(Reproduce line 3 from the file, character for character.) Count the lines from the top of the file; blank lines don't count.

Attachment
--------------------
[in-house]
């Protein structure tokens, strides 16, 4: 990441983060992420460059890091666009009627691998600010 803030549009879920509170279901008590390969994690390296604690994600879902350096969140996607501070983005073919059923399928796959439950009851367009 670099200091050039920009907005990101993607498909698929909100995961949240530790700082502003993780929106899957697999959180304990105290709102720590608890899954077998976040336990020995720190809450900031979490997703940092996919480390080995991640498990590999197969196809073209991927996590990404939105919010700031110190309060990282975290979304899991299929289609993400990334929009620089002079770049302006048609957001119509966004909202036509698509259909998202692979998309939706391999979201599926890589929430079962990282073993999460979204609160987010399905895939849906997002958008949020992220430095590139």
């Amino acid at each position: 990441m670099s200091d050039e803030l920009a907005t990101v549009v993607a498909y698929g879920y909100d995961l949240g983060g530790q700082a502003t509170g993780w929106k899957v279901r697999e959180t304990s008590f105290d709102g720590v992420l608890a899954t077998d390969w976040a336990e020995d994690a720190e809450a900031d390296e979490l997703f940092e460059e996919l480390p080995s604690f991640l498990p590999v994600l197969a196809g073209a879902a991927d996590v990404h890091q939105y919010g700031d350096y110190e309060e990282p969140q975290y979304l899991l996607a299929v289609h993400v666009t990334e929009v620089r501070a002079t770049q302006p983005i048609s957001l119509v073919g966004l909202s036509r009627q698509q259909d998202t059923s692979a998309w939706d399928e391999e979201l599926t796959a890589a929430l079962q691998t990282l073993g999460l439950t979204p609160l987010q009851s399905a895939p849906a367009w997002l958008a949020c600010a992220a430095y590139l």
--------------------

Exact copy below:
């Amino acid at each position: 990441m670099s200091d050039e803030l920009a907005t990101v549009v993607a498909y698929g879920y909100d995961l949240g983060g530790q700082a502003t509170g993780w929106k899957v279901r697999e959180t304990s008590f105290d709102g720590v992420l608890a899954t077998d390969w976040a336990e020995d994690a720190e809450a900031d390296e979490l997703f940092e460059e996919l480390p080995s604690f991640l498990p590999v994600l197969a196809g073209a879902a991927d996590v990404h890091q939105y919010g700031d350096y110190e309060e990282p969140q975290y979304l899991l996607a299929v289609h993400v666009t990334e929009v620089r501070a002079t770049q302006p983005i048609s957001l119509v073919g966004l909202s036509r009627q698509q259909d998202t059923s692979a998309w939706d399928e391999e979201l599926t796959a890589a929430l079962q691998t990282l073993g999460l439950t979204p609160l987010q009851s399905a895939p849906a367009w997002l958008a949020c600010a992220a430095y590139l």